|Image Name||Width x Height||Size|
|SIA2722.jpg||480 x 761||42K|
|SIA2722.jpg||900 x 1427||112K|
|SIA2722.jpg||2336 x 3704||654K|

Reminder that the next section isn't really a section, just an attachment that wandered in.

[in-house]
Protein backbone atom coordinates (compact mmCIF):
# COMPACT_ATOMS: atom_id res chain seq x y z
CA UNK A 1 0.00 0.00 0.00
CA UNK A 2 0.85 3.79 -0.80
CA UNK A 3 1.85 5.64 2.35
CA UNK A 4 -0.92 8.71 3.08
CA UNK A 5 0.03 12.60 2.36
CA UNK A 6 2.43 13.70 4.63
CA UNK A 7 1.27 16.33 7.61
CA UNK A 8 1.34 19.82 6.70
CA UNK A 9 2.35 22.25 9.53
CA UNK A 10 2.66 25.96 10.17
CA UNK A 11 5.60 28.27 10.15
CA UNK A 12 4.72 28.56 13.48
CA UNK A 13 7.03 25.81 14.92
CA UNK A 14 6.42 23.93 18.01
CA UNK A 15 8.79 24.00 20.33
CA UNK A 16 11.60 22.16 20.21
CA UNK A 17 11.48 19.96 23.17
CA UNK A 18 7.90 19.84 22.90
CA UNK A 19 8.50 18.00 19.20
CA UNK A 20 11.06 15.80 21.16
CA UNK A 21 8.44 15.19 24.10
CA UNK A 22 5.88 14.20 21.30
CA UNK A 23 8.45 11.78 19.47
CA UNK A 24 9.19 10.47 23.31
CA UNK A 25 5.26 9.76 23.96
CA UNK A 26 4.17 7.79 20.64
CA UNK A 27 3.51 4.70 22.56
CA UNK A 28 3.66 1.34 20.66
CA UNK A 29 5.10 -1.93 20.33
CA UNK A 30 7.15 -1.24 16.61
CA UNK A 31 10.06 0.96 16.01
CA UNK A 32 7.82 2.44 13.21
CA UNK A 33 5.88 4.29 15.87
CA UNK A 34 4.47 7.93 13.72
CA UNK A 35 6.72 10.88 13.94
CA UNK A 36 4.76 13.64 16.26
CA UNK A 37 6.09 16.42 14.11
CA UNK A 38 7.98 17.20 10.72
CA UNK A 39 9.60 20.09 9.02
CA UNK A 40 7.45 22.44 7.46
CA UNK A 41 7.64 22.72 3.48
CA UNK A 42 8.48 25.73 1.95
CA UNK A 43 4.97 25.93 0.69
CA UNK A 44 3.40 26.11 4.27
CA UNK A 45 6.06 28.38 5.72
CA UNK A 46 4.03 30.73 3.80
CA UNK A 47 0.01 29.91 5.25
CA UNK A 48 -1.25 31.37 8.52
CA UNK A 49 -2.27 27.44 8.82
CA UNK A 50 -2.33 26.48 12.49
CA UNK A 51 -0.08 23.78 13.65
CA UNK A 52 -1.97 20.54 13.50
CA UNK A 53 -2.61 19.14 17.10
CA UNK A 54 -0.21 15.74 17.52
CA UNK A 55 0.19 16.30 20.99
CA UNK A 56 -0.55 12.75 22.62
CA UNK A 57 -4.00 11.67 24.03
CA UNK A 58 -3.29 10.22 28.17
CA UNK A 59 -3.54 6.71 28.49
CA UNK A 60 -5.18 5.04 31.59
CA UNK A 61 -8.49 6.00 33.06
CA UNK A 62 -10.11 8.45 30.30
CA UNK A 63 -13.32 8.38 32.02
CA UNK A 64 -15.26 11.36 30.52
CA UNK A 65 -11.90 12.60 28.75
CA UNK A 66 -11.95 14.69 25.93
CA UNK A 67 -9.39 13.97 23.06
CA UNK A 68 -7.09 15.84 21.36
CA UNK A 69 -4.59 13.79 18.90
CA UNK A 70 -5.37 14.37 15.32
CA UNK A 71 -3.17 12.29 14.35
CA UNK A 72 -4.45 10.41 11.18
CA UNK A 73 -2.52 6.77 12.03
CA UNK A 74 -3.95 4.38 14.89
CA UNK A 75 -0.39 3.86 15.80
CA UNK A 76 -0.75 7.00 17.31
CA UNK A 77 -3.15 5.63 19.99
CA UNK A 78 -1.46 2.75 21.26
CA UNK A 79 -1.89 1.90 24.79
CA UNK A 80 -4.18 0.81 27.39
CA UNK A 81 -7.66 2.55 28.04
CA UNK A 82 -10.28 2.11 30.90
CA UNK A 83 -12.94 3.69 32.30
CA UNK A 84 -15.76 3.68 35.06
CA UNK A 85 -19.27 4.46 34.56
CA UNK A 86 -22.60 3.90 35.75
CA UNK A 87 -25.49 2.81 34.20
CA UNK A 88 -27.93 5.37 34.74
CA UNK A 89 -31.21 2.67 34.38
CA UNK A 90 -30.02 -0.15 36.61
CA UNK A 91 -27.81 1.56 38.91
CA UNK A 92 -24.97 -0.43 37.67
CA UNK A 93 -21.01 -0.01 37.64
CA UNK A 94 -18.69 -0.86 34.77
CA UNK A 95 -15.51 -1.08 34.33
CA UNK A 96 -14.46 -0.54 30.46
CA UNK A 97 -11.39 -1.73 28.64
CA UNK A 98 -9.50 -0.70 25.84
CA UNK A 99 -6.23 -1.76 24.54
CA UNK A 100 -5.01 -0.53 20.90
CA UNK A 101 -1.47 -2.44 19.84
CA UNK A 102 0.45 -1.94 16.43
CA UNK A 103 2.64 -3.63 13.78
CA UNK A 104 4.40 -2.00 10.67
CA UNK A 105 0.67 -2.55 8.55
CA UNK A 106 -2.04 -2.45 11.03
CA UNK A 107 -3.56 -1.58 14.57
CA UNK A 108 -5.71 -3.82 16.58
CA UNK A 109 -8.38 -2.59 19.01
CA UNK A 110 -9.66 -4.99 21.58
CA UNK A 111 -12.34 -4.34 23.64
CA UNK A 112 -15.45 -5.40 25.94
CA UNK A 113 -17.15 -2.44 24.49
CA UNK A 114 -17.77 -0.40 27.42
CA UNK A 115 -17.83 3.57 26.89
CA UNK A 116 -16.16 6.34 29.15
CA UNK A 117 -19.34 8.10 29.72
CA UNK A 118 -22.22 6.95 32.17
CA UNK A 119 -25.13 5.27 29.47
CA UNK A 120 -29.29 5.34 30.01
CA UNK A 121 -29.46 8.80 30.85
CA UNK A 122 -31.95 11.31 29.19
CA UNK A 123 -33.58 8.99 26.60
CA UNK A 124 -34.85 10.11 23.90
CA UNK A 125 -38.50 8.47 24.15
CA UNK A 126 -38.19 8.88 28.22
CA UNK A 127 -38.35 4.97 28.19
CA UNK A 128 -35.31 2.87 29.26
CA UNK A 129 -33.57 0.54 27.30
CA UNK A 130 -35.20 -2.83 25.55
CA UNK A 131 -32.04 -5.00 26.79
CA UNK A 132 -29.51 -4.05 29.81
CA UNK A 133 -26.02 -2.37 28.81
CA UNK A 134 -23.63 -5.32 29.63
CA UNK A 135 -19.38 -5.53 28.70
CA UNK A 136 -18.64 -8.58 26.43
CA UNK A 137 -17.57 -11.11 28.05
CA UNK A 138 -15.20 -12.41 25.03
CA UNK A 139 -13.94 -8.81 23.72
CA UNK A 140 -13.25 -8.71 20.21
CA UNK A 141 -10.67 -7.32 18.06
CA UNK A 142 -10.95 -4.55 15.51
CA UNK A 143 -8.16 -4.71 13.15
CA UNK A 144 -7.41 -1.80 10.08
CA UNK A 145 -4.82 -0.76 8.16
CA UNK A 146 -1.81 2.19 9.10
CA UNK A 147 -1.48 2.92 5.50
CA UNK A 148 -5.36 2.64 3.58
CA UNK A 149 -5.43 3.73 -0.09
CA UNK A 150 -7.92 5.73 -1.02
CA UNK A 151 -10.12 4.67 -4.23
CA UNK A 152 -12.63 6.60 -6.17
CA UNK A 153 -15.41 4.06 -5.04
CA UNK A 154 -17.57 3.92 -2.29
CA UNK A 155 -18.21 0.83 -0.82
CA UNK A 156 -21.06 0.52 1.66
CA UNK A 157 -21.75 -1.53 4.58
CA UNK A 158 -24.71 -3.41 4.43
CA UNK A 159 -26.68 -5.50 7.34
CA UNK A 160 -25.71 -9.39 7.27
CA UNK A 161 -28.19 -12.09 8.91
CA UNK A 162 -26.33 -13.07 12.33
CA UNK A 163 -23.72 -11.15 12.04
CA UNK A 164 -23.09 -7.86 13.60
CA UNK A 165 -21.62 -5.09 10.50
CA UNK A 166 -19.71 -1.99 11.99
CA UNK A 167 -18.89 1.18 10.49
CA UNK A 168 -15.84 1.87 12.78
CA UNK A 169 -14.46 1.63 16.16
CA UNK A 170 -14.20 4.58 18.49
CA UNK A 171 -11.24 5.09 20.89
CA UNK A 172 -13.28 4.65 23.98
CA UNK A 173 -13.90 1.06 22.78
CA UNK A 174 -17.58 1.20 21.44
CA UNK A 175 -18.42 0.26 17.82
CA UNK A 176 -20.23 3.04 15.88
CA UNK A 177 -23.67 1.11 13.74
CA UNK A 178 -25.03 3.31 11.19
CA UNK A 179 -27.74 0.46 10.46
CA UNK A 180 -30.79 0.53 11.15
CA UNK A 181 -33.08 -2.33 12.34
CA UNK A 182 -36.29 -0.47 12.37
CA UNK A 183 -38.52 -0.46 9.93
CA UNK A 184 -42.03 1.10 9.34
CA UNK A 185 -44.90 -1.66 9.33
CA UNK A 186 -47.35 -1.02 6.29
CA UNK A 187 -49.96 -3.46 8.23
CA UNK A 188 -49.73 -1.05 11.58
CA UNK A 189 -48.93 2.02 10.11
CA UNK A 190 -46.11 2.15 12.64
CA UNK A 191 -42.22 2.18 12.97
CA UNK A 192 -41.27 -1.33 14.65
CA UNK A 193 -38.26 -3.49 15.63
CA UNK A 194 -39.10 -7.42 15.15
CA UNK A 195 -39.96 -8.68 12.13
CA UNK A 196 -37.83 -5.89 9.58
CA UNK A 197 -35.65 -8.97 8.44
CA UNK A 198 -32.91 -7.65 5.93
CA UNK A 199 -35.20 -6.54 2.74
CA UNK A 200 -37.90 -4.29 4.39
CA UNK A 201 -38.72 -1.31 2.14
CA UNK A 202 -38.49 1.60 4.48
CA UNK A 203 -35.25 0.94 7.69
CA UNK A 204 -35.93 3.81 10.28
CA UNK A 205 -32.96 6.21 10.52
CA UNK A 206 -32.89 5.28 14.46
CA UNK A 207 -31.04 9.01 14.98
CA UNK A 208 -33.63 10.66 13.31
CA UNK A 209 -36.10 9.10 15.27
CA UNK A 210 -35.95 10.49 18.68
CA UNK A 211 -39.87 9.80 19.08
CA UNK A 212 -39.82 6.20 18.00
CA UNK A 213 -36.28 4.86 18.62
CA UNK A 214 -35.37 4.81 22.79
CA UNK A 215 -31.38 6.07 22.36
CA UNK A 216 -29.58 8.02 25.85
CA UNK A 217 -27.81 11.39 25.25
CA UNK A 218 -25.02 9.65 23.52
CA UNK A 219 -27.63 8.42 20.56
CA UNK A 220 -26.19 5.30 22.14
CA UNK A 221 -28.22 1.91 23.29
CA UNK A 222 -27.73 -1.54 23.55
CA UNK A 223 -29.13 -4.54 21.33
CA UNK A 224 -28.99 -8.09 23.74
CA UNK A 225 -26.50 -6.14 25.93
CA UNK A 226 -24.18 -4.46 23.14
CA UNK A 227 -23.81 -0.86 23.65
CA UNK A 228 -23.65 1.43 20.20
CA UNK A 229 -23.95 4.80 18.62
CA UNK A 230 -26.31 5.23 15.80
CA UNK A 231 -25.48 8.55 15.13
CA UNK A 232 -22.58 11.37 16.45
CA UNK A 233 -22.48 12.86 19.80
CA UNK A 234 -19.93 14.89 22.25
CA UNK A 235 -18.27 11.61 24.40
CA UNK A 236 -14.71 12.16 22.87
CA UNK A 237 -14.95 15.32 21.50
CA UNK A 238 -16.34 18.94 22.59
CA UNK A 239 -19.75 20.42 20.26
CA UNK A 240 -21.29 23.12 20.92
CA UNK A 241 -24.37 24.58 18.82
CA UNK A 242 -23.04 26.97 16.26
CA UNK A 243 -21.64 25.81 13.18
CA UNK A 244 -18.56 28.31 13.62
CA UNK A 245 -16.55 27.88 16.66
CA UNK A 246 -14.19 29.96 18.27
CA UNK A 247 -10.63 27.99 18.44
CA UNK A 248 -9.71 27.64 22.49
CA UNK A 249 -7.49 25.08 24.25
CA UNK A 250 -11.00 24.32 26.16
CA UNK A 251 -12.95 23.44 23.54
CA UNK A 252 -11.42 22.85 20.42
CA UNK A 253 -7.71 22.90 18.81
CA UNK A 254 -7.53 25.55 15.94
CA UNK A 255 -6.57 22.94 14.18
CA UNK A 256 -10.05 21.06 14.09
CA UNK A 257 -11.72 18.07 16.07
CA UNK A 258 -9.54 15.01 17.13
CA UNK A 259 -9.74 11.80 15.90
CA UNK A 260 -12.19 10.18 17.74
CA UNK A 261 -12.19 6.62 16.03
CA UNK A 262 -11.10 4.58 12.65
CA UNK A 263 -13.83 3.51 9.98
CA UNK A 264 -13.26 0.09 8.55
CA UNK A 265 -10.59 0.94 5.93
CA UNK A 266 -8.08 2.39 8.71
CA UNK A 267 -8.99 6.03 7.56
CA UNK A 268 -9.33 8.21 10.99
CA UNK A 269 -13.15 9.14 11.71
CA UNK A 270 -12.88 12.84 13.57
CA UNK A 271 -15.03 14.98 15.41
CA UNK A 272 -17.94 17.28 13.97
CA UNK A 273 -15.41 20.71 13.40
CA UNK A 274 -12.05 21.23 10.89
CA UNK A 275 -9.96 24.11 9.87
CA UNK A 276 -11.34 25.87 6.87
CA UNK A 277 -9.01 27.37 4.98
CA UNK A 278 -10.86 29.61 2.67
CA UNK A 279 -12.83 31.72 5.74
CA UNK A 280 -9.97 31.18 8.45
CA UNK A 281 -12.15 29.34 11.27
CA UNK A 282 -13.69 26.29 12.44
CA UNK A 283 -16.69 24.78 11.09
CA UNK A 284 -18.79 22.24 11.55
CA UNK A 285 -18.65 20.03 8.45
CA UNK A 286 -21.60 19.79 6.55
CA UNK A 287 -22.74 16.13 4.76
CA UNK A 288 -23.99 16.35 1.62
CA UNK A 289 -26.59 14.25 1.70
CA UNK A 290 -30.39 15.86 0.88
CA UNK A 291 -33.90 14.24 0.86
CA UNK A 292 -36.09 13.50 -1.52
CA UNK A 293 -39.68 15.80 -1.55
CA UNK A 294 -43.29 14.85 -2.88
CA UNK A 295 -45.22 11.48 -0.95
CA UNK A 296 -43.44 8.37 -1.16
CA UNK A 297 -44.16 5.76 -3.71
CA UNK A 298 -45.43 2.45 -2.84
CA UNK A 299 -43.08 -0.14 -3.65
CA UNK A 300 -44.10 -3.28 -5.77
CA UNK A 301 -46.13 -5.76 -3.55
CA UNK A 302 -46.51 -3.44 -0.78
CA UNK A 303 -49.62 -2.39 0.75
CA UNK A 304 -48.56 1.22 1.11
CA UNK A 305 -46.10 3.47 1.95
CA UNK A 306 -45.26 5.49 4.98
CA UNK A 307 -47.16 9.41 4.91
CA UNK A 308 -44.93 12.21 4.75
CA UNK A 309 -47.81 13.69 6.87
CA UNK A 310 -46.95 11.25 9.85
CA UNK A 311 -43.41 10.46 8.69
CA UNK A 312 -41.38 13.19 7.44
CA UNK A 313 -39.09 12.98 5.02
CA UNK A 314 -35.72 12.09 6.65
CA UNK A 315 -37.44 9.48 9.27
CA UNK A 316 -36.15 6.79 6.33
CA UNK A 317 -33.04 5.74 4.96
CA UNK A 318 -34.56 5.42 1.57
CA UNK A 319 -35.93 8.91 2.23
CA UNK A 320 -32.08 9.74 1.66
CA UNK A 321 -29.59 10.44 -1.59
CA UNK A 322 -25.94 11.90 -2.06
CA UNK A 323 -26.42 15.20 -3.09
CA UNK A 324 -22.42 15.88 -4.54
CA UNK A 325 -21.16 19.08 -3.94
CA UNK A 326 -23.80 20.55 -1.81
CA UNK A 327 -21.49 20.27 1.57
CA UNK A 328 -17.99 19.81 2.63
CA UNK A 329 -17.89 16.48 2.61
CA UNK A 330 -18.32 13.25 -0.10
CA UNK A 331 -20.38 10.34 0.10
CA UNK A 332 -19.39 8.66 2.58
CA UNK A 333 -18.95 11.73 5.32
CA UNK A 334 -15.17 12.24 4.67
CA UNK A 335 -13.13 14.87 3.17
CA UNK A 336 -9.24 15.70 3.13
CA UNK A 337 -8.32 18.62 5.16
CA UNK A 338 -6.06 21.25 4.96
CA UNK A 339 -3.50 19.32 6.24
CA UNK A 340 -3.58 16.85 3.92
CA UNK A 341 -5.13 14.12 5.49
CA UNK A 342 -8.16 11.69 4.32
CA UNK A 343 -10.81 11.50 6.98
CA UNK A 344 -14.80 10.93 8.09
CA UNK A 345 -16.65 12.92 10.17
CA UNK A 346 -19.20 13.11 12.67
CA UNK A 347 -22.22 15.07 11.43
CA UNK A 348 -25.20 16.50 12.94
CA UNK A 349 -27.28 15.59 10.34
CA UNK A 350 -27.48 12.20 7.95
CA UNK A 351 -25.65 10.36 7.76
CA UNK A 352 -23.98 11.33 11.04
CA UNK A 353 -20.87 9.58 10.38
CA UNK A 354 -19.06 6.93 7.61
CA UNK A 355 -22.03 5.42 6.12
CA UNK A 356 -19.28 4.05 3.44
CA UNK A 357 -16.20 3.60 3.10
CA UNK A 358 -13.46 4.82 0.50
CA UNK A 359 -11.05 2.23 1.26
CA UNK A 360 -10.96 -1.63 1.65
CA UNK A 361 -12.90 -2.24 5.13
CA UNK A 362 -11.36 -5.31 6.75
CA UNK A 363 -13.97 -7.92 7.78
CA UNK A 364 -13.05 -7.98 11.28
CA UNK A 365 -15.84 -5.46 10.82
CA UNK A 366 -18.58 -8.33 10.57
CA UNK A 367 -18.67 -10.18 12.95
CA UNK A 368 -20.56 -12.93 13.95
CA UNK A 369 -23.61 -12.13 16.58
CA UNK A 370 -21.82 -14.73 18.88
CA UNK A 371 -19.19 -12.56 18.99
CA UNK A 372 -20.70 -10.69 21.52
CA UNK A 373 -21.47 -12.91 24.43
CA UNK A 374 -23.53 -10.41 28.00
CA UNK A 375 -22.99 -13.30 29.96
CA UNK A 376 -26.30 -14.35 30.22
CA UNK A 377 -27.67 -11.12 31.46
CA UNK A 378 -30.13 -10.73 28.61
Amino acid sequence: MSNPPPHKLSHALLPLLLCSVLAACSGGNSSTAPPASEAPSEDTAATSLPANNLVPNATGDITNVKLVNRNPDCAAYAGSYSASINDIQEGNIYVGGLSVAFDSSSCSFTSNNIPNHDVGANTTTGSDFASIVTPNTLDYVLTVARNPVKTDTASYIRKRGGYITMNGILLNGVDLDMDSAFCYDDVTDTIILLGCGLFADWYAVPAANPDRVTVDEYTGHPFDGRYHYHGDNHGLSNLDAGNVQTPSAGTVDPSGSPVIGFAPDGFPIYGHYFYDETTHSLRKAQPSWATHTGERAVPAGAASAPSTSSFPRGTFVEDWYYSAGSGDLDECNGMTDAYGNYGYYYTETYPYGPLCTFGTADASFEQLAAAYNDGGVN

The First Division of the American Expeditionary Force Monument is located in President's Park, west of the White House and south of the Dwight D. Eisenhower Executive Office Building (formerly the Old Executive Building and the State, War, and Navy Building) at the corner of 17th Street and State Place, NW. The monument was conceived by the Society of the First Division, the veteran's organization of the U.S. Army's First Division, to commemorate the lives of members of the division who died during World War I. The stately column surmounted by an allegorical statue of Victory was dedicated on October 4, 1924, and was the first memorial built in Washington, DC, in honor of the valiant efforts of the soldiers who fought in World War I. Later additions to the monument commemorate the lives of First Division soldiers who fought in subsequent wars. The World War II addition on the west side was dedicated in 1957, the Vietnam War addition of the east side in 1977, and the Desert Storm plaque in 1995. Cass Gilbert was the architect of the original memorial, and Daniel Chester French was the sculptor of the Victory statue. Gilbert's son, Cass Gilbert Jr., designed the World War II addition. Both the Vietnam War addition, which mirrors the World War II addition, the Desert Storm Plaque was designed by the firm of Harbeson, Hough, Livingston, and Larson of Philadelphia, Pennsylvania. Congressional approval was obtained to erect the First Division Monument and its later additions on federal ground. The Society of the First Division (later called the Society of the First Infantry Division) raised all the funds for the original monument and its additions. No federal money was used. Today, the monument and grounds are maintained by the National Park Service.